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Making the most from your forage

The winter period, and all of its associated feed costs, will have motivated many farmers to start reassessing their future feeding strategy. Faced with ever fluctuating feed and milk prices, more and more farmers are looking to improve business margins by increasing the amount of milk they produce from forage.

ForFarmers technical manager Philip Ambler says: “For any dairy enterprise looking to increase milk from forage, it is important they have a clear plan and a willingness to address issues across multiple areas of their system."

“Farmers must take a whole farm approach which will help maximise the quantity and quality of forage produced on their farm, covering everything from soil analysis to reseeding and silage management. But producing plenty of high-quality forage is only half the battle. Overall cow diets need to be formulated in a way which best complements use of forage and improves how efficiently this forage is converted into milk."


Increasing feed conversion efficiency

“National figures suggest an average feed conversion efficiency fce in dairy herds of only 1.2 litres of fat corrected milk per kg of feed. As such, there is real potential for most dairy farmers to drive this value up and thereby improve financial returns, as well as reduce a business’ carbon footprint.”

The first steps on the milk from forage ‘journey’ are to work out a herd’s future feed requirements and assess how much of this requirement could be fulfilled via forage sources.

Philip says: “Farmers should work out how many tonnes of dry matter and metabolisable energy their cows need and then set a desired target for forage intakes. Once this target is in place, the quality and availability of forage producing land needs to be assessed via soil sampling and examination of historical productivity levels. The goal is to make the optimum level of land available for forage production and ensure it is capable of producing a high-quality crop."

“A specific nutrient input plan needs to be in place to rectify any deficiencies in soil health and a reinvigorated, regular approach to reseeding will help improve the overall quality and quantity of forage that land produces.”

With every extra mouthful of forage a cow eats having a real financial impact, forage harvesting and storage needs to focus on maximising yields and minimising losses.

Maximise the energy from forage

Philip says: “Both protein levels and energy reduce as grass matures, so taking more frequent cuts, when the grass stem is younger, will improve overall feed quality.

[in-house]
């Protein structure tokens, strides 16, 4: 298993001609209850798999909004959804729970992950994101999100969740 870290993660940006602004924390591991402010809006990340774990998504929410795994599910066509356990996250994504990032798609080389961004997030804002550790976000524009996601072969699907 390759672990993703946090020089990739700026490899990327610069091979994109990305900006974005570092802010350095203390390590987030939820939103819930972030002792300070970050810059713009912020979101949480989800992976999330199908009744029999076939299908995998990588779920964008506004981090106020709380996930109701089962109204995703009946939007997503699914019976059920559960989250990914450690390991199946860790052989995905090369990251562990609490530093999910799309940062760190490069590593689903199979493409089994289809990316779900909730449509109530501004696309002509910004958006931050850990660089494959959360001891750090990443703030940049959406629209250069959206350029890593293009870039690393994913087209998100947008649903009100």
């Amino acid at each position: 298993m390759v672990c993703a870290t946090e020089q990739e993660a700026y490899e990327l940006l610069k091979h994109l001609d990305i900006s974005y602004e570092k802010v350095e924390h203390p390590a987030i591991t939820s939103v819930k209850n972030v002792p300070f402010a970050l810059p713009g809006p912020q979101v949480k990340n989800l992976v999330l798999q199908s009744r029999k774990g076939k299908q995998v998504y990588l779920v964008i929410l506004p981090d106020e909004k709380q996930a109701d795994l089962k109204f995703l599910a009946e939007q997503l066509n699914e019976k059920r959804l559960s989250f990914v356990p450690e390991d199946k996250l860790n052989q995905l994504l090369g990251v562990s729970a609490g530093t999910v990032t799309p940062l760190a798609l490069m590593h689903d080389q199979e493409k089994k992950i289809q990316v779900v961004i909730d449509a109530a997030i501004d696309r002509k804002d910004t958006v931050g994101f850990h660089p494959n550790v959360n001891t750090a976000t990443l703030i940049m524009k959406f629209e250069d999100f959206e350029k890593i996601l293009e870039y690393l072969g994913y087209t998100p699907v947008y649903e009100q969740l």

“Taking a multi-cut approach also increases grass digestibility and freshweight yields, so it is definitely worth undertaking, despite higher contracting costs."

“Good clamp management is essential to help minimise any forage losses and ensure a good fermentation. Using a silage additive will also improve silage palatability, as well as quality, helping drive higher intakes when fed to cows.”

While producing high-quality forage is at the cornerstone of efforts to increase milk yields from forage, making sure forage is utilised in the most effective and efficient way possible is also important.

Christina Pollock

Formulating a nutritional and consistent diet

Philip says: “Providing cows with a consistent diet makes a huge difference to cow performance. And this is where forages’ inherent variability can cause challenges in systems pushing to maximise milk from forage sources."

“Through the ForFarmers Feed2Milk approach, we aim to support improvements in FCE by delivering the nutritional and technical backup required to help deliver a consistent, balanced, forage-based ration on our customers’ farms throughout the season."

Improve your farm's feed efficiency

“To improve FCE, farmers also need to understand where all the bottlenecks are in their system which are stopping feed becoming milk. This goes beyond forage production and should include a review of cow performance, overall  diet and housing environment."

“Forage utilisation is likely to improve if investments are made in specific areas on-farm and time should be taken to understand the potential value of each of these investments and the different levels of return they would deliver over different time periods.”

Philip is adamant there is real potential for dairy farmers to push for target values up to 1.6 FCE and that now is as good a time as any to start making changes.

He says: “There is no bad time to start thinking about how you are going to improve FCE on your farm. Even during periods of low milk prices, if you can get the right plan in place and deliver results during the challenging times, the rewards you reap will be even greater when milk prices improve.”

For more information

To find out more about our compound feedFeed2Milk or Optifeed please speak to your local ForFarmers Account Manager or follow the link below:

Contact a Dairy Specialist